Health Highlights: March 29, 2007

Here are some of the latest health and medical news developments, compiled by editors of HealthDay:

Green Tea May Help Fight HIV

Green tea may help reduce the risk of HIV infection and slow the spread of the virus in people who are already infected, concludes a study by U.S. and U.K. scientists.

They found that a component of green tea called epigallocatechin gallate (EGCG) prevents HIV -- the virus that causes AIDS -- from binding to immune system cells. EGCG does this by binding to immune system cells first, leaving no room for HIV to attach to the cells, BBC News reported.

WHAT TO KNOW
    • Green Tea May Help Fight HIV
    • Kuwait Bird Flu Outbreak Prompts Cull of 1.1 Million Chickens
    • Bird Flu Likely Cause of 2 Deaths in Indonesia
    • FDA Launches Web Site Warning of Online Accutane Sales
    • Bacteria Contamination Spurs Wrinkle Cream Recall
    • Food Dominates TV Ads for Children

The study, which looked at the ability of EGCG to block HIV from binding to immune cells in test tubes, appears in the Journal of Allergy and Clinical Immunology.

"Our research shows that drinking green tea could reduce the risk of becoming infected by HIV, and could also slow down the spread of HIV," said Professor Mike Williamson of the University of Sheffield in the U.K.

"It is not a cure, and nor is it a safe way to avoid infection, however, we suggest that it should be used in combination with conventional medicines to improve quality of life for those infected," he said.

Williamson said research is underway to determine the levels of protection offered by different amounts of green tea, BBC News reported. Experts not involved in the study noted that this is very preliminary research.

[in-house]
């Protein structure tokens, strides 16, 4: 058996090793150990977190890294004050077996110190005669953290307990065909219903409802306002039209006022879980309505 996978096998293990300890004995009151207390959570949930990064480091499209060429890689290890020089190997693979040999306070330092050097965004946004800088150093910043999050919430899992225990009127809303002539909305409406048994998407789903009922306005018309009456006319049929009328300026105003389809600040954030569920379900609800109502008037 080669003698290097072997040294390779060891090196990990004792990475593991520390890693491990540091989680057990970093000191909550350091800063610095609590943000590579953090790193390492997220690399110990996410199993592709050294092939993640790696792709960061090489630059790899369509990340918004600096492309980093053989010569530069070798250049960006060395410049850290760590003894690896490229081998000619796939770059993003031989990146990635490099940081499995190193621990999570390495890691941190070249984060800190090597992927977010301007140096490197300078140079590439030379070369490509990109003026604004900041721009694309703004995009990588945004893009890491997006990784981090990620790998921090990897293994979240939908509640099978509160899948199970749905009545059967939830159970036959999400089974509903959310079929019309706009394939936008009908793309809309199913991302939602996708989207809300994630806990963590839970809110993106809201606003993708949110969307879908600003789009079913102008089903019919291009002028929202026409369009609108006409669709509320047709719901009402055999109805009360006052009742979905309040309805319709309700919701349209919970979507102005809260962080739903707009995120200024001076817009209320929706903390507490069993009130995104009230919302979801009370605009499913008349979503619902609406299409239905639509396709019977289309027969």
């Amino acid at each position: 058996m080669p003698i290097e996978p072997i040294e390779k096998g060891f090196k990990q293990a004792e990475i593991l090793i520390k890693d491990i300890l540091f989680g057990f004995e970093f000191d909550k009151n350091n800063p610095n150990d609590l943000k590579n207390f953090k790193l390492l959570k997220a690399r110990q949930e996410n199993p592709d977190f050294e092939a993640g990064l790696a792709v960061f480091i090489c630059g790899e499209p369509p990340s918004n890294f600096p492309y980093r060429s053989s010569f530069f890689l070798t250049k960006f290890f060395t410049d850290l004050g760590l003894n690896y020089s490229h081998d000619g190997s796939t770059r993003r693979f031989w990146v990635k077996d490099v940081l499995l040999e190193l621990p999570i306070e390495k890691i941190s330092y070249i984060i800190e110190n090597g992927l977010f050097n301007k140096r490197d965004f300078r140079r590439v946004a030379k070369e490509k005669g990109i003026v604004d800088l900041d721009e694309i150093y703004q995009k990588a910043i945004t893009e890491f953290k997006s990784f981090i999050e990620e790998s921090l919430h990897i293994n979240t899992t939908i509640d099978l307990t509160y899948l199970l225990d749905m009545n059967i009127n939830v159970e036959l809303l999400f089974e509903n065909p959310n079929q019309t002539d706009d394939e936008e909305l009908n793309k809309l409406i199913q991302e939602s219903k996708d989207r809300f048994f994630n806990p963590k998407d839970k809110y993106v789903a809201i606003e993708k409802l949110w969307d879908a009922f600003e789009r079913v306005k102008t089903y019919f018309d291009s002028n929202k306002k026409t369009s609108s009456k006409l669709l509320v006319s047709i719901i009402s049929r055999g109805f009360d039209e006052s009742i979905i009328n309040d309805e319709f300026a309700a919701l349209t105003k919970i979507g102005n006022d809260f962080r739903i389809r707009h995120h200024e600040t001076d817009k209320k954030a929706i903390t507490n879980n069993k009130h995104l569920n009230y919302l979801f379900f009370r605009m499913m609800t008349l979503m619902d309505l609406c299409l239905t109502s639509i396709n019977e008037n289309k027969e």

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Kuwait Bird Flu Outbreak Prompts Cull of 1.1 Million Chickens

About 1.1 million chickens will be slaughtered within the next few days in an effort to halt an outbreak of the H5N1 bird flu virus in Kuwait, an agricultural official said Thursday.

The chickens will be destroyed at farms owned by three large companies and located in Wafra, south of Kuwait City on the Saudi border. That's where most of the 57 cases of the H5N1 virus have been detected since the start of the outbreak in late February, Agence France Presse reported.

Since the outbreak began, about 200,000 fowl that were in contact with infected birds have been killed. Kuwait has banned the import and export of birds, shut down bird markets, and closed the nation's only zoo.

In early March, a team of experts from the World Organization for Animal Health traveled to Kuwait to assess the outbreak and help officials deal with it, AFP reported.

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Bird Flu Likely Cause of 2 Deaths in Indonesia

It's likely that bird flu has claimed the lives of two more people in Indonesia, the country's health ministry said Thursday. The two victims died after each tested positive for bird flu in an initial test. Follow-up tests are being conducted to verify the results.

If it's confirmed that the two people -- one on the island of Sumatra and one in the capital city of Jakarta -- died of bird flu, that would bring Indonesia's death toll to 71, the highest in the world, Agence France Presse reported.

Prior to these latest cases, Indonesia had announced three confirmed bird flu deaths since last Saturday, which brought the death toll to 69 out of 89 cases of bird flu in humans. Indonesia had hoped to stamp out human infections this year.

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